Ticket: Add <feature> to <thing>. It works in <other things> so just copy it over. Easy.

Thing: tangled, over-complicated mess.
Feature: tangled and broken, and winds much too deep to refactor. Gets an almost-right answer by doing lots of things that shouldn't work but somehow manage to.

I write a quick patch that avoids the decent into madness and duplicates the broken behavior in a simple way for consistency and ease of fixing later. I inform my boss of my findings and push the code.

He gets angry and mildly chews me out for it. During the code review, he calls my patch naive, and says the original feature is obviously not broken or convoluted. During the course of proving me wrong, he has trouble following it, and eventually finds out that it really is broken -- and refuses to admit i was right about any of it. I'm still in trouble for taking too long, doing it naively, and not doing it correctly.

He schedules a meeting with product to see if we should do it correctly. He tells product to say no. Product says no. He then tells me to duplicate the broken behavior. ... which I already did.

At this point I'm in trouble for:
1) Taking too long copying a simple feature over.
2) Showing said feature is not simple, but convoluted and broken.
3) Reimplementing the broken feature in a simpler way.
4) Not making my new implementation correct despite it not working anywhere else, and despite how that would be inconsistent.

Did everything right, still in the wrong.

Also, they decided I'm not allowed to fix the original, that it should stay broken, and that I should make sure it's broken here, too.

You just have to admire the sound reasoning and mutual respect on display. Best in class.

  • 11
    Burn it all down. 😂
    There's nothing left to do.
  • 8
    Pride at its finest.
    I’m truly sorry
  • 10
    How are they still in business?
  • 7
    @ars1 Presumably, they gaslight clients as well.
  • 1
    @lorentz I was gonna say, its a feature, not a bug.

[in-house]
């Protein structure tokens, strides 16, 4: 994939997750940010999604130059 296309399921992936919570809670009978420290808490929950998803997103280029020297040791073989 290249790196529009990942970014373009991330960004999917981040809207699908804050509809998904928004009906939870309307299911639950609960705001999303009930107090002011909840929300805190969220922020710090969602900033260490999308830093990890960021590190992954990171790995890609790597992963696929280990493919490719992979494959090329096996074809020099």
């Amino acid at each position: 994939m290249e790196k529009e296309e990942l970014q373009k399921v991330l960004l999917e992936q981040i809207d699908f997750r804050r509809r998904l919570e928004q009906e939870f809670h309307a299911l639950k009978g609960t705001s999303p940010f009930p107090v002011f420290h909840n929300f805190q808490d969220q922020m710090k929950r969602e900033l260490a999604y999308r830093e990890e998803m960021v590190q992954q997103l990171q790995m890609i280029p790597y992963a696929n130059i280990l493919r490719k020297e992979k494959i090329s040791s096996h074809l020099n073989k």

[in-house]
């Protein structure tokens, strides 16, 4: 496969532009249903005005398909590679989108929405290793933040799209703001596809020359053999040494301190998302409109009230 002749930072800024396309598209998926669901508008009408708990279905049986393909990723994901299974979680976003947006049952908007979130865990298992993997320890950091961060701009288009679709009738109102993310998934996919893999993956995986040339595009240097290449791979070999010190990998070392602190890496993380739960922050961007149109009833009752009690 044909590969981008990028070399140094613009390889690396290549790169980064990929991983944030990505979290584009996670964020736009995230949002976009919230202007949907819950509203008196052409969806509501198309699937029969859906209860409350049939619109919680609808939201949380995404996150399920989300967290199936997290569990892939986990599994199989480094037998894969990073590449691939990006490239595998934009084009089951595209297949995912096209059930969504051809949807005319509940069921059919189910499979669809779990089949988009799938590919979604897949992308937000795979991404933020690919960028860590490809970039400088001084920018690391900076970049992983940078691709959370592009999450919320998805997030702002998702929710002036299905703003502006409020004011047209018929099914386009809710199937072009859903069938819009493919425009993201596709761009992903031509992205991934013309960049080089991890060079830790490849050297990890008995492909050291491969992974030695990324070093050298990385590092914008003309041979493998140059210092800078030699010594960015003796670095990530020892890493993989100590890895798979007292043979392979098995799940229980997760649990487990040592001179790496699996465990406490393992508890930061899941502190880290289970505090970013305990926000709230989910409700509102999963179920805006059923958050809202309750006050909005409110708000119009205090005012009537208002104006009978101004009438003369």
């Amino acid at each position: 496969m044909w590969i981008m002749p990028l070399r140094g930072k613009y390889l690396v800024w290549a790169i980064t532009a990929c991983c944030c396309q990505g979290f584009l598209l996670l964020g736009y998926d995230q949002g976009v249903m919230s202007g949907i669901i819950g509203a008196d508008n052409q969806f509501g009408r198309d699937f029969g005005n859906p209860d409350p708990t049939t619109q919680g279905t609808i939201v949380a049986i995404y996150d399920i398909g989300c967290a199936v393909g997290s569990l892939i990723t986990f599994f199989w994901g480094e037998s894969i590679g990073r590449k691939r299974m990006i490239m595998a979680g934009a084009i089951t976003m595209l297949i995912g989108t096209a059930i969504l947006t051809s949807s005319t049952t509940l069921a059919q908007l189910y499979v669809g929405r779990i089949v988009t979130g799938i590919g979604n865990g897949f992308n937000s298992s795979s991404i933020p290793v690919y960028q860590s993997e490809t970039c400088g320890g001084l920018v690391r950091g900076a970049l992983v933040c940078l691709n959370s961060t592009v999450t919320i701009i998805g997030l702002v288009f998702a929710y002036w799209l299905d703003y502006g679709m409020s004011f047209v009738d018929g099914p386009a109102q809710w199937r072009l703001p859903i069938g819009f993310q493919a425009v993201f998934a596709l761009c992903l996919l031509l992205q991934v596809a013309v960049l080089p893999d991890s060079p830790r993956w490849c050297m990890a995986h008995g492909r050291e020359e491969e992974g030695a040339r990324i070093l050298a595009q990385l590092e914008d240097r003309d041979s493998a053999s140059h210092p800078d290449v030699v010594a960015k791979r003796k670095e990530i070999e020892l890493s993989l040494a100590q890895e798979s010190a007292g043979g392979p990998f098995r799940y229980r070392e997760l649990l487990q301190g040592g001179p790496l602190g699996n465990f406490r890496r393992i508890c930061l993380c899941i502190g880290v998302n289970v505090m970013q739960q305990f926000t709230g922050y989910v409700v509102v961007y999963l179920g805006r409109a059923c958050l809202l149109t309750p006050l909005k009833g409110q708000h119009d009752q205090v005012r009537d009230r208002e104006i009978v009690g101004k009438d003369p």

• 1
    Envy due to you finding a better way....that’s a typical day to day experience for you @Root
  • 0
    How much loss did they had to face because of you?
  • 0
  • 0
    @Root saying it in a fun way
  • 8
  • 1
  • 0
    @Root is that the Feature?
  • 1
    @Root first thing that came to mind 😂
  • 2
  • 1
    @Root um what’s with the dots?
  • 1
    @jonas-w i dont get it. Guy walks into a hospital and finds his girl dead, and to the right is a bunch of lines. I guess my weak intellect should just stick to poopy jokes
  • 6
    @TeachMeCode It’s a CAD comic titled “loss.” (Also, it’s about miscarriage.)

    It is a jpg, which is a lossy data format, but it retains enough detail where you can easily recognize the original picture, even when extremely lossy.

    People have taken this meme (shared understanding) to the extreme and made increasingly minimalist versions of “loss” where you can still recognize it with only a few dots or characters, a simple reference like “loss.jpg”, or even just four blank comic panels.

    Most of the original versions were parodies ridiculing the comic, effectively saying “loss” changed the comic’s tone too drastically (from light hearted and comical to dramatic and somber in one strip), and thus “lost” a lot of readers. The point of these was to show that even abstract, minimal versions of the strip were more funny than the original, which is of course true because it wasn’t meant to be.

    Since, it has taken on a life of its own as all good memes do.
  • 1
    @TeachMeCode lines represent the people in pics.
  • 0
    Hahaha.... So how is their business still running with everything brocken

    And should stay brocken 🤣🤣🤣
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